Museum on Main Gets Face Lift, Updates Permanent Gallery

The Museum on Main in Pleasanton reopened in August after a six-week closure to renovate its permanent history gallery and make other building upgrades. The new exhibit is designed to better tell the stories and history of the community. It also allows for greater access to the collection's three dimensional objects, images, and archives.

"With the development of new technologies there are more interactive ways to tell our history and to engage our visitors," says Executive Director Jim DeMersman. "This new exhibit brings us into the twenty-first century and makes us more of a destination in downtown Pleasanton. We were intentional about providing different levels of engagement for a variety of lifelong learning styles to help visitors understand the importance of our community history."

In the last 10 years the Museum has increased its focus on the community by introducing new exhibits and public programs as well as updating current programs to include more diverse topics and presentation styles. "This has allowed us to reinvigorate the Museum and its programs," notes DeMersman. Proof of its success is a 143% increase in attendance across all museum programs since 2009.

The Museum on Main carries out its mission of "Enriching Community Life Through Education and Preservation" through a variety of programs. They include permanent and temporary displays in the Museum; guest lecturers; special tours for school groups, scout troops, and other youth and adult organizations; newsletters, pamphlets, and other publications; outreach to newcomers seeking links to the community; encouragement of interest in local history for all residents and visitors; special fundraising events; interviews with significant individuals for the oral history collection; and the acquisition, documentation, and care of historic artifacts, documents, and photographs that enhance the Museum's role as an architectural and cultural resource.

"We strive to keep program costs low and reasonable for those who may be economically disadvantaged or on fixed incomes," says DeMersman. "We make up costs in grants from various sources throughout the year. The museum is a place where people with disabilities are welcomed and accommodated by using ADA standards in implementing exhibits and programs. Hearing devices are available at the venues where we do our larger programs."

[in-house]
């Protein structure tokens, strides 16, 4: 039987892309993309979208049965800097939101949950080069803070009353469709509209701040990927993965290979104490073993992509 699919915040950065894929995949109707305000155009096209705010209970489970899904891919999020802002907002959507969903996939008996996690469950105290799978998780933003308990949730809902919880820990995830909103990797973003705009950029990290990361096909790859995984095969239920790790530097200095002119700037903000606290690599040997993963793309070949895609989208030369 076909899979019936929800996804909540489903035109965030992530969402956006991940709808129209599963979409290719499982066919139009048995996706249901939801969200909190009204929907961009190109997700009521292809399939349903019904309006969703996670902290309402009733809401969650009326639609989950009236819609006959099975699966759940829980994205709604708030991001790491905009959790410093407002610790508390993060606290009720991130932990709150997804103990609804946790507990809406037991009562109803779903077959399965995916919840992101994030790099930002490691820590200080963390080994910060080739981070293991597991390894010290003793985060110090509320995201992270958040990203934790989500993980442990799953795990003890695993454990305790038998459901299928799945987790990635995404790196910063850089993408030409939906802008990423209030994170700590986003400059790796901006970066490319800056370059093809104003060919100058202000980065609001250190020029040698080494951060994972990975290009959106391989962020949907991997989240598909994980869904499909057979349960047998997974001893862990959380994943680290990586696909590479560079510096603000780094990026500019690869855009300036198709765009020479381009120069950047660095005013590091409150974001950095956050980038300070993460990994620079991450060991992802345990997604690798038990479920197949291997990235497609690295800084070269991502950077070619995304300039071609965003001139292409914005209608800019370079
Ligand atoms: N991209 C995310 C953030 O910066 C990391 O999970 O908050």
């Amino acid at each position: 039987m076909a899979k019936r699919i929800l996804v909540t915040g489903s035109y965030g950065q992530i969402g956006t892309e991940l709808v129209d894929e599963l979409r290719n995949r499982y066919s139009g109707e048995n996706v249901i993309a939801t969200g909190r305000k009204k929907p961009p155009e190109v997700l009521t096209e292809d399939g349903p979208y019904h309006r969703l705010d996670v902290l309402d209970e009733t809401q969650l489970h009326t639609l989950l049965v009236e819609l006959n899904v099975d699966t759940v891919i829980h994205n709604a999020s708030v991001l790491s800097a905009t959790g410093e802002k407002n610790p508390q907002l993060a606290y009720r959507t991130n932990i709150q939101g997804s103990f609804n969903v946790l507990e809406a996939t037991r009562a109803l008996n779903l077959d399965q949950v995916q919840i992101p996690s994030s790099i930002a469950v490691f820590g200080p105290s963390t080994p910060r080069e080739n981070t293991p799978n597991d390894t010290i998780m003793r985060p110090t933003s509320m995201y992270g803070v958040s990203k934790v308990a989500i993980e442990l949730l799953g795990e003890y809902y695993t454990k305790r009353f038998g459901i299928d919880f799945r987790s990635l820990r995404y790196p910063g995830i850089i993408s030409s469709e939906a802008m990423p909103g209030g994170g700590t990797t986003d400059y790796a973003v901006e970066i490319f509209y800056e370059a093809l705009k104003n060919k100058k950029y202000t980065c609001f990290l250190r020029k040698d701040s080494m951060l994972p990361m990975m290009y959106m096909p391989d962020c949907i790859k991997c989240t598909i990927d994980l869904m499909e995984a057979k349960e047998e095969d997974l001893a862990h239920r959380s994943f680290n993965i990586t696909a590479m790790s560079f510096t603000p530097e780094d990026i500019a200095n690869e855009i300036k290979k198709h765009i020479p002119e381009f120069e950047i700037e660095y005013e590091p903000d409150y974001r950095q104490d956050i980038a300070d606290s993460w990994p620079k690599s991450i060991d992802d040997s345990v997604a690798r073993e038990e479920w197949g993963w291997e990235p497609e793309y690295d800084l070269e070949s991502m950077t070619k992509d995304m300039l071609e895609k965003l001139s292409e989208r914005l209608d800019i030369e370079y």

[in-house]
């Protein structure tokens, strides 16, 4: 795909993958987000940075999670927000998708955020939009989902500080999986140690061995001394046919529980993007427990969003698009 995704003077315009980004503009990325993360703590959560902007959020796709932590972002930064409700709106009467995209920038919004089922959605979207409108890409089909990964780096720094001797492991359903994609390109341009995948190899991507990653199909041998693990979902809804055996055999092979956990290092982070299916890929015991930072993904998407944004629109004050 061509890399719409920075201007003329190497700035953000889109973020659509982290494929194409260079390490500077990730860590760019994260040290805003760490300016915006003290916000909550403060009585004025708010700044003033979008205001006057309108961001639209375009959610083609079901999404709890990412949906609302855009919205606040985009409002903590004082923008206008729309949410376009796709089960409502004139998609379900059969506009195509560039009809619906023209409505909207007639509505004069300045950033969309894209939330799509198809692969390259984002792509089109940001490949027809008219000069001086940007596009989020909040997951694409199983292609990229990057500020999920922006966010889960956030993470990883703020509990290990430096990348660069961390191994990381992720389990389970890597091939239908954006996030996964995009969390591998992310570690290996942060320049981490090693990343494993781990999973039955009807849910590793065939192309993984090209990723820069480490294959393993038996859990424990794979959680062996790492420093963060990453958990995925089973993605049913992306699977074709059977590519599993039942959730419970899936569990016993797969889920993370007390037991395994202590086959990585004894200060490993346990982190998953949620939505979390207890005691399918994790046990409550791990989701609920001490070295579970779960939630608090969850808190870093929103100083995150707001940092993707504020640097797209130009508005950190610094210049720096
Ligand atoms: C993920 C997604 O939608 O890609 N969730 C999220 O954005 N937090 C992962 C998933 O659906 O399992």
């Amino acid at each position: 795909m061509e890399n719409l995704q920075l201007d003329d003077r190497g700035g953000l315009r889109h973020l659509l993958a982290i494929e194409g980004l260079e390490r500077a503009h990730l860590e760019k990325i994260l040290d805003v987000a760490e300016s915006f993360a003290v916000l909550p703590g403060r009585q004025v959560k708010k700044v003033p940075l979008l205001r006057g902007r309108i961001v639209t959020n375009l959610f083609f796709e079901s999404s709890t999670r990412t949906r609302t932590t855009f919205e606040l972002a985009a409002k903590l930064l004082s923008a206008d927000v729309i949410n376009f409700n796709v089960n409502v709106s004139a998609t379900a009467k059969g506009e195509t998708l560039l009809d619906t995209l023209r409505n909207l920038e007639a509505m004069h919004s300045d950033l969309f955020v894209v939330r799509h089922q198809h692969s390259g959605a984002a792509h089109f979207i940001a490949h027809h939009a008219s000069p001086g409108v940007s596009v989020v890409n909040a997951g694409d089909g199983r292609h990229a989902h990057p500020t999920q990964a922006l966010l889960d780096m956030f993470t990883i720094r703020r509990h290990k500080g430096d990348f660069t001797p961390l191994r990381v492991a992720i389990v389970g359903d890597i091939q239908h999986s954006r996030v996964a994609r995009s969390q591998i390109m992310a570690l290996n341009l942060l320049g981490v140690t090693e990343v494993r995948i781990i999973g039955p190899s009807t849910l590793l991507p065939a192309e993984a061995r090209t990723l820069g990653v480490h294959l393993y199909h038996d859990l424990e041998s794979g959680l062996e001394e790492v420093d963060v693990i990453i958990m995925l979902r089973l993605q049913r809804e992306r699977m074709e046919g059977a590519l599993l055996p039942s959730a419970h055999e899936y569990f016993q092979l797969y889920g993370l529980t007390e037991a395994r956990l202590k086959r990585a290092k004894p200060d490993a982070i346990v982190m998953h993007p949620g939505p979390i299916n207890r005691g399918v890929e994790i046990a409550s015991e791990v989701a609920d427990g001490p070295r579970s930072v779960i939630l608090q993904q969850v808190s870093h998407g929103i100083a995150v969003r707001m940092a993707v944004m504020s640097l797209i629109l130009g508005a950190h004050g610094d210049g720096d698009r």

The Museum caters to the needs of seniors, youth, families, and others in its programming. Its Museum on Wheels program, for example, educates seniors in local care facilities and senior centers. The Museum is visited by every third grade in its school district and offers a traveling trunk program for classroom use. Free Walking Tours help visitors learn about community history as well. The Museum works closely with military families and veteran organizations in the Tri-Valley. It is also creating a Mandarin version of its permanent exhibit text to engage local Mandarin speakers as well as the growing number of Chinese tourists to the Tri-Valley.

The Museum on Main has its own rich history. It was established as the Amador Livermore Valley Historical Society, its legal name, in 1963. In 1970, the Museum gained a physical location at the Heritage House at the Alameda County Fairgrounds. In 1984, it moved to its current downtown location, according to DeMersman. Today the community can enjoy the new permanent exhibit thanks to funding from the Jean Jones Endowment along with private contributions from individuals, organizations, and corporations. The new exhibit also required the hard work of the Museum Board, staff, volunteers, and community members.

Surprisingly, the Museum's many programs are created and maintained with a staff of four (three full-time and one part-time), along with a corps of 65 volunteers. As community support is also vital to the health of the Museum, readers are encouraged to attend the Museum on Main's 13th Annual Wines & Valentines Dinner fundraiser at the Castlewood Country Club on Friday, February 9, 2020 between 6 and 10 pm.

For more information about the Museum on Main, please visit

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